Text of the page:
Exhibit A in my political beliefs: the fate of the Democratic energy bill.
The Senate passed its energy bill on June 21; the House passed its on Aug. 4. The most significant provisions include increasing automobile fuel-efficiency standards to a fleet average of 35 miles per gallon by 2020, compared to 27.5 m.p.g. today.
The standard for light trucks is 20.7 m.p.g.
Another section would require utilities to generate 15 percent of their electricity from renewable sources by 2020.
The mileage standard appears just in the Senate bill, having been squelched in the House by the opposition of Representative John D. Dingell, the powerful Democrat from Michigan. The mandate for renewable power is just in the House bill, having failed in the Senate.
Ordinarily, House and Senate leaders appoint conferees to reconcile bills. But because the Senate and House passed entirely different bills, not simply different versions, one or both chambers will have to pass the other’s bill before it can be “conferenced.”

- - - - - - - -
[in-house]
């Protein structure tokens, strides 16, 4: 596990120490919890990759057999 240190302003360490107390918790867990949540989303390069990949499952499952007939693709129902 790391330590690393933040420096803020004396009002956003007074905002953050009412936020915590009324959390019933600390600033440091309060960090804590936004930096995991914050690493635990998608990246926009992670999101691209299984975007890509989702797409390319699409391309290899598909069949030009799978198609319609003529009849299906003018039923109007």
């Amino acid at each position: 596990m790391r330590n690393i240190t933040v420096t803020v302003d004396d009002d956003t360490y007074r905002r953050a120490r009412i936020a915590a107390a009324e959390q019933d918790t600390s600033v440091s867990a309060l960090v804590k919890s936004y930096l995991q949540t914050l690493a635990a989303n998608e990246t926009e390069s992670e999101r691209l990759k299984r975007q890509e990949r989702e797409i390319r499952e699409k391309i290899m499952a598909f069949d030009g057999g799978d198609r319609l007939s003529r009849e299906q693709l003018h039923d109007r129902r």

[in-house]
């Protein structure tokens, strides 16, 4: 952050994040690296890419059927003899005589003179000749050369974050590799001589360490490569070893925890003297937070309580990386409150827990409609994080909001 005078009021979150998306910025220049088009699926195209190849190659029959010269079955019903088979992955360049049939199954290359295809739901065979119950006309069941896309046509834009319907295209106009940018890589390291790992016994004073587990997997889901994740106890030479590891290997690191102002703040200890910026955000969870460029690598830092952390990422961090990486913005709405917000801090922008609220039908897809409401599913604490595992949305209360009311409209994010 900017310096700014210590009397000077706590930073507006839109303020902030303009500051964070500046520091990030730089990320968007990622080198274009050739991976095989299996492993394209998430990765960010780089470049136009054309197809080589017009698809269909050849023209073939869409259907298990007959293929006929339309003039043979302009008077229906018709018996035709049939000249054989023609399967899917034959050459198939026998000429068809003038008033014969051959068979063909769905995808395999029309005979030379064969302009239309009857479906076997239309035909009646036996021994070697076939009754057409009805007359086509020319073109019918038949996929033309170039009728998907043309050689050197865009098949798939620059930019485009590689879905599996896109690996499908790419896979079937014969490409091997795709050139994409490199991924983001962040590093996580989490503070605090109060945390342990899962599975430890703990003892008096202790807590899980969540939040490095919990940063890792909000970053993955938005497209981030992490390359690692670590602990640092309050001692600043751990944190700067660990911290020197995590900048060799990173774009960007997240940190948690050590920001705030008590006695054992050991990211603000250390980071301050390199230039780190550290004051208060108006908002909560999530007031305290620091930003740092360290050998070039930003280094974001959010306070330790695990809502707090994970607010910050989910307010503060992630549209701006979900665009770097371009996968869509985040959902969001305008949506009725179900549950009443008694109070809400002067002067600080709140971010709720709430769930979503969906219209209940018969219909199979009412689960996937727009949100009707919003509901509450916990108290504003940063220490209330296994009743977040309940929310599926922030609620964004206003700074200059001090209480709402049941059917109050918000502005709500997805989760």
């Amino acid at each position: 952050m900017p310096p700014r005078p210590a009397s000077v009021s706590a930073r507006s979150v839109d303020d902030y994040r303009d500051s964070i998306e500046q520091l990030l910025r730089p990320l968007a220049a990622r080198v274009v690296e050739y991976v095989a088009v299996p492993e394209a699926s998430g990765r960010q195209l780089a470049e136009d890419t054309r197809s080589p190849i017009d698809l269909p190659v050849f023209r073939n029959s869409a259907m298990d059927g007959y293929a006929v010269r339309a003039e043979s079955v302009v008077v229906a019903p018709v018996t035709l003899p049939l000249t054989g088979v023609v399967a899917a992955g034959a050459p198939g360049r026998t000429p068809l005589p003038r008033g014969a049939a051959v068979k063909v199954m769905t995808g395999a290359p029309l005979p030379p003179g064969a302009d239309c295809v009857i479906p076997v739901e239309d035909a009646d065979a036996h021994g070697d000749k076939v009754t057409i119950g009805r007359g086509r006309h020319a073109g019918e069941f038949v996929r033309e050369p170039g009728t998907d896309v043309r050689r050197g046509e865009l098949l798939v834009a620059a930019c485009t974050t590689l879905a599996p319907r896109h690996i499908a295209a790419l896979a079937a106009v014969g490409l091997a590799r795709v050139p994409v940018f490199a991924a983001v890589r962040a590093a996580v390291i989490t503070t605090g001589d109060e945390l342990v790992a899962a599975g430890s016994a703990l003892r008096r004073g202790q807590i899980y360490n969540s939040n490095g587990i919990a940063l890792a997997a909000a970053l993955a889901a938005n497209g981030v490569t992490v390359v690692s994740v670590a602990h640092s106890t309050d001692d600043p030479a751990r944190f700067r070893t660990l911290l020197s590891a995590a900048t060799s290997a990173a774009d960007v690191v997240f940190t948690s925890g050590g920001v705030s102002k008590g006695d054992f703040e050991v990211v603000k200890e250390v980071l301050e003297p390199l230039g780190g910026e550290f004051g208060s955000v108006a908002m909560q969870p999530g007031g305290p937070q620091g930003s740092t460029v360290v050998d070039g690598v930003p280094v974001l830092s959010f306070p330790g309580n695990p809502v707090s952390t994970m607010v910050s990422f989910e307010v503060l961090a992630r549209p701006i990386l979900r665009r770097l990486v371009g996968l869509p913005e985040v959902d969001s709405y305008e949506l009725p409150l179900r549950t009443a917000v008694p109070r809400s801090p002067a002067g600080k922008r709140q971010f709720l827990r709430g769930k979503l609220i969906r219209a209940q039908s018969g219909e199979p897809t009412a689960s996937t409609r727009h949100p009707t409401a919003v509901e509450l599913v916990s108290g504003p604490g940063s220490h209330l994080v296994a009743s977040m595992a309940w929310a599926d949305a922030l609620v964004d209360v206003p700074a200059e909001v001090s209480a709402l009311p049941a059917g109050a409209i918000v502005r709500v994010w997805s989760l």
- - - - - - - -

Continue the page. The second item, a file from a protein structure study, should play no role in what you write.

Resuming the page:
Incidentally, the piece also mentions that Republicans are pushing for domestic oil production subsidies, while Democrats want a penalty for "price-gouging" by oil companies. I'm so proud to have voted for a party that thinks that retroactive taxes on "excess" profits are a good way to deal with high prices. After all, it worked terribly well in the 1970's and 1980's. I bet that will teach those nasty oil companies that there are penalties for producing a highly desireable product!
Is it any wonder that I'm not affiliated with either party?